NEW YORK (TheStreet) -- Darden Restaurants' (DRI) worse-than-expected fourth quarter results are evidence that the restaurant-stock bubble may be popping. Darden, which recently announced the controversial sale of its struggling Red Lobster chain to Golden Gate Capital for $2.1 billion -- too cheap a price, in my opinion -- missed the 94-cent consensus earnings estimate by 10 cents, on revenue that was in line with estimates.
Darden shares opened lower and are down 2.2% as of 11:30 a.m. and nearly 11% year to date. Shares are in the $48.40 range.
The primary culprit for the shortfall was rising costs. Cost of goods sold -- which includes food, labor, and other restaurant expenses -- rose from 78.1% of sales for the same quarter last year, to 79.8% this quarter. Same-store sales were also weak at the company's flagship brands, falling 3.5% at Olive Garden and 5.6% at Red Lobster.
The major question is whether the rising-cost theme will continue to play out in restaurant land, cutting margins and/or increasing costs to consumers.
We've already seen the prices of former dollar-menu items at McDonald's (MCD) and value-menu items at Wendy's (WEN) rise precipitously. While an increase from 99 cents to $1.39 for a Wendy's Jr. Cheeseburger Deluxe (a favorite of mine) may seem trivial, that represents a 40% increase. That's an extreme example, but other chains like Chipotle (CMG) have also recently said that they'll be raising prices.
Some of the storm clouds for the industry are already here, and there are more on the horizon.
First, food prices are on the rise. Despite the rather benign inflation numbers presented by the Consumer Price Index, food prices are rising precipitously. According to the Bureau of Labor Statistics, the prices of meats, poultry, fish and eggs hit an all-time high in May and have risen 7.7% year to date.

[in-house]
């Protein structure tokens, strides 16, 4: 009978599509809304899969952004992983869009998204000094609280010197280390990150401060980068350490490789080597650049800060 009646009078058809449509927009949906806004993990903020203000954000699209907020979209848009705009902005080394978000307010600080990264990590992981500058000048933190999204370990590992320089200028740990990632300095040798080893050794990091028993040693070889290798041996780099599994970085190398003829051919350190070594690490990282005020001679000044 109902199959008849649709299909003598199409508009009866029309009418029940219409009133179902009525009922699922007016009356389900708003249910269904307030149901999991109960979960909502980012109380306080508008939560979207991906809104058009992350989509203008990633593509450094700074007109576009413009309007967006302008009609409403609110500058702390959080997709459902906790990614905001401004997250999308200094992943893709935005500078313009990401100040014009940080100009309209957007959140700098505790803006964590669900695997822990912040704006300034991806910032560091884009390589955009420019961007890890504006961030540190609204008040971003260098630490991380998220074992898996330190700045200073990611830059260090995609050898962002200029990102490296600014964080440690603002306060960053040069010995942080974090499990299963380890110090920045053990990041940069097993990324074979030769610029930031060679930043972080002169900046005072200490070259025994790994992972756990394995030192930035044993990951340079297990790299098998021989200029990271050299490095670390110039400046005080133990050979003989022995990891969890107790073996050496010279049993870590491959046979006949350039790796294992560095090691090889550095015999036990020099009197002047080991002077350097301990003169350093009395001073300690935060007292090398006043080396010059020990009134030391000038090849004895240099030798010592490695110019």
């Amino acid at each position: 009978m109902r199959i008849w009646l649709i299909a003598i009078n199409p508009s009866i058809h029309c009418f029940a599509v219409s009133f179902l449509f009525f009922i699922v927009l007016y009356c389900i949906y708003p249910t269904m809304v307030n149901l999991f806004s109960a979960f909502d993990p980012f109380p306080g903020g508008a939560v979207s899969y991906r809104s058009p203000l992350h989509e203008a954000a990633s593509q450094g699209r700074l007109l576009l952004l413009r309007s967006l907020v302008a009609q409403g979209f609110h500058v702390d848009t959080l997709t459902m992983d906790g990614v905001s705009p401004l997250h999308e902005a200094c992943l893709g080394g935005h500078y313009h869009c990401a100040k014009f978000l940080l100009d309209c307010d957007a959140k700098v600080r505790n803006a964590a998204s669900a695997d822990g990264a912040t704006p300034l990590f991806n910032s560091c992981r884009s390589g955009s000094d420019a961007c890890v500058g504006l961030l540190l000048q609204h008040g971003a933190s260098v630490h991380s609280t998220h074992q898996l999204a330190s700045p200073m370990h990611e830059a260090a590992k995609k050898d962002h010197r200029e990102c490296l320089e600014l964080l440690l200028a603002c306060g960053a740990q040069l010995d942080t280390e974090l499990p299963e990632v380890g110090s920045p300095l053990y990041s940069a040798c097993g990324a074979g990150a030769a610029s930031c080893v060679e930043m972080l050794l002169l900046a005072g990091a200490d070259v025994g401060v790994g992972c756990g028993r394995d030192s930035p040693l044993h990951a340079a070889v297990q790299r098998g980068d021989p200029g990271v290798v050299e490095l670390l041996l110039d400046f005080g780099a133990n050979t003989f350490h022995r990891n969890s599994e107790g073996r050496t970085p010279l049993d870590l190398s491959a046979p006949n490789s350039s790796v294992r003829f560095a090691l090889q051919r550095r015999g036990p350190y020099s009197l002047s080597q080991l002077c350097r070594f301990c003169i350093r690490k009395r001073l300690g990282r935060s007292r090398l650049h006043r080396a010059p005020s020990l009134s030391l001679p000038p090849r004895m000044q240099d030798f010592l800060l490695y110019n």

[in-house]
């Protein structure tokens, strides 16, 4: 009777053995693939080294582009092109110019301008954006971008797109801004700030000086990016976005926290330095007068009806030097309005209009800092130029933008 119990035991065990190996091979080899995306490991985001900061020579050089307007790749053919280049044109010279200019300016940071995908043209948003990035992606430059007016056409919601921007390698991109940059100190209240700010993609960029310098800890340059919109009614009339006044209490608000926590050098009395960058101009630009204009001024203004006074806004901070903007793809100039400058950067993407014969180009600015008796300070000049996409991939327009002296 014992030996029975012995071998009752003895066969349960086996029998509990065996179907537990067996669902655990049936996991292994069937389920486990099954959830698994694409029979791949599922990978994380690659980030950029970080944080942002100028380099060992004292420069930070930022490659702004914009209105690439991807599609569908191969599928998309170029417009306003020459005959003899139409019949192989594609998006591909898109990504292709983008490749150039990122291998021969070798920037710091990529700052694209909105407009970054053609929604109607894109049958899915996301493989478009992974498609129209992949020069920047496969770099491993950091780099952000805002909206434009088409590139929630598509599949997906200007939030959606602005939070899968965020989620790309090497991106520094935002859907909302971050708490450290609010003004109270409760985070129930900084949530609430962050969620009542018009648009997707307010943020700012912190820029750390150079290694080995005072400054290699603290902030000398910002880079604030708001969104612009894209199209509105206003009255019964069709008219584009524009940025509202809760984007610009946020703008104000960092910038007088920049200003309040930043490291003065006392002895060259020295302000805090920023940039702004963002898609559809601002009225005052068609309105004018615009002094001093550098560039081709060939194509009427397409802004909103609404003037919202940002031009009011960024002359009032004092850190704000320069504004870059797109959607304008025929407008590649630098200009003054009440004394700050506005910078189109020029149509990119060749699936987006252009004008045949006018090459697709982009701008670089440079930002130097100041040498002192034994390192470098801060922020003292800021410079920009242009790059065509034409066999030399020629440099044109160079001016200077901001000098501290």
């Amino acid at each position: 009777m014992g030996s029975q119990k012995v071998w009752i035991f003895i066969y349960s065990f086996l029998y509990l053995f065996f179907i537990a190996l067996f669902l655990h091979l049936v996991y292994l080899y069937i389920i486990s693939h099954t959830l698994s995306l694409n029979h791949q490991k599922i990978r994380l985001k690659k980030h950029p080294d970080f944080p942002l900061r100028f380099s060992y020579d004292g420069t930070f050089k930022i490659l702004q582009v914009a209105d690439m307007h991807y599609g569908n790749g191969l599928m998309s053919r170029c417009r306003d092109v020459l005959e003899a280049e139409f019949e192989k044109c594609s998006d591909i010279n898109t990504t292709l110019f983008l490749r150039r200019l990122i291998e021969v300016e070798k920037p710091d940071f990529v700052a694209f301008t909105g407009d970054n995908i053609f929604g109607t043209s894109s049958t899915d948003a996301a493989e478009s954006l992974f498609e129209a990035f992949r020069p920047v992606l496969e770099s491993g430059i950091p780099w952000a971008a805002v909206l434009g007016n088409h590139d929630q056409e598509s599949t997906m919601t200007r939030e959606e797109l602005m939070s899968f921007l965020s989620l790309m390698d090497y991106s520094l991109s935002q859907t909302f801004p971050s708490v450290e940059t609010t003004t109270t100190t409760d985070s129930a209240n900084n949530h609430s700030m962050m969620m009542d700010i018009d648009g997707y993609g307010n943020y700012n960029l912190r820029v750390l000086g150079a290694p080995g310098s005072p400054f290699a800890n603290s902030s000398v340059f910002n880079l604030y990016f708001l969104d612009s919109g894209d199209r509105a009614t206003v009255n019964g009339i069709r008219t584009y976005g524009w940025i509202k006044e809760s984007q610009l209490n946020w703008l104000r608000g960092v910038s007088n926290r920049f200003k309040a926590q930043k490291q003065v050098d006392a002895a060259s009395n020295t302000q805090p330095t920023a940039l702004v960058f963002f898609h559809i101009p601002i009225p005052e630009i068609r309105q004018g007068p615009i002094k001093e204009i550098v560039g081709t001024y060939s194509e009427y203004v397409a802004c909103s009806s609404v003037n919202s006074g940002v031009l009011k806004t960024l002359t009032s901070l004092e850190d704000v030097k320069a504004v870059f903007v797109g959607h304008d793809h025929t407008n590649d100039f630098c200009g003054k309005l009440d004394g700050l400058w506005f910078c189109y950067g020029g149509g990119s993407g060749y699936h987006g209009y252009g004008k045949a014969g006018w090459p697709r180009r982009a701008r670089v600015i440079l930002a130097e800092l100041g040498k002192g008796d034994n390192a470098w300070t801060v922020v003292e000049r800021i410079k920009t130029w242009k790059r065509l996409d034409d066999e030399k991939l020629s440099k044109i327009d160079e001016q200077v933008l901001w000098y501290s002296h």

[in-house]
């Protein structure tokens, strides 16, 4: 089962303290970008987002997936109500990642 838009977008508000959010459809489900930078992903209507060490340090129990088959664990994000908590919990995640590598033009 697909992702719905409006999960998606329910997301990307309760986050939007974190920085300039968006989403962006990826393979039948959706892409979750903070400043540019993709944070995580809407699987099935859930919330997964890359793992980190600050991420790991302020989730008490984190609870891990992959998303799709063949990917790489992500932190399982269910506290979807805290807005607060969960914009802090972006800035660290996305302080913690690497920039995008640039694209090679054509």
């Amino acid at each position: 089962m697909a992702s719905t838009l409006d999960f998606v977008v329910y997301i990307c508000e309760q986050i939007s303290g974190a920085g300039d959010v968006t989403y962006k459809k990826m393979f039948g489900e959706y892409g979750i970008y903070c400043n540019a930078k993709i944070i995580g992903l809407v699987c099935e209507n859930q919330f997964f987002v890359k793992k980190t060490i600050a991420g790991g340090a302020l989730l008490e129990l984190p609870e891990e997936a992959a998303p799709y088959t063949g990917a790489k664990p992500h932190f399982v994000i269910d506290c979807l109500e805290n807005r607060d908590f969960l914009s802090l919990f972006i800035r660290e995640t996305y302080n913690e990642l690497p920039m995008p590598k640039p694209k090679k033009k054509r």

Second, labor costs may also be on the rise, given the growing pressure to raise the minimum wage, the prospect of which could greatly affect the restaurant industry.
Restaurant stocks as a whole have enjoyed a great run the past five years, and shareholders have been well rewarded. A basket of 40 restaurant stocks I track has returned an average of nearly 30% per year for the past five years.
However, valuations, in my opinion are stretched. That same group now trades at about 40 times trailing earnings.
With the prospect of rising costs, concern over consumer's ability or desire to pay more and rich valuations, the bull market in restaurant stocks may be over.
Darden's results may just be yet another indication of what's to come for the industry.
At the time of publication, the author held no positions in any of the stocks mentioned.
This article represents the opinion of a contributor and not necessarily that of TheStreet or its editorial staff.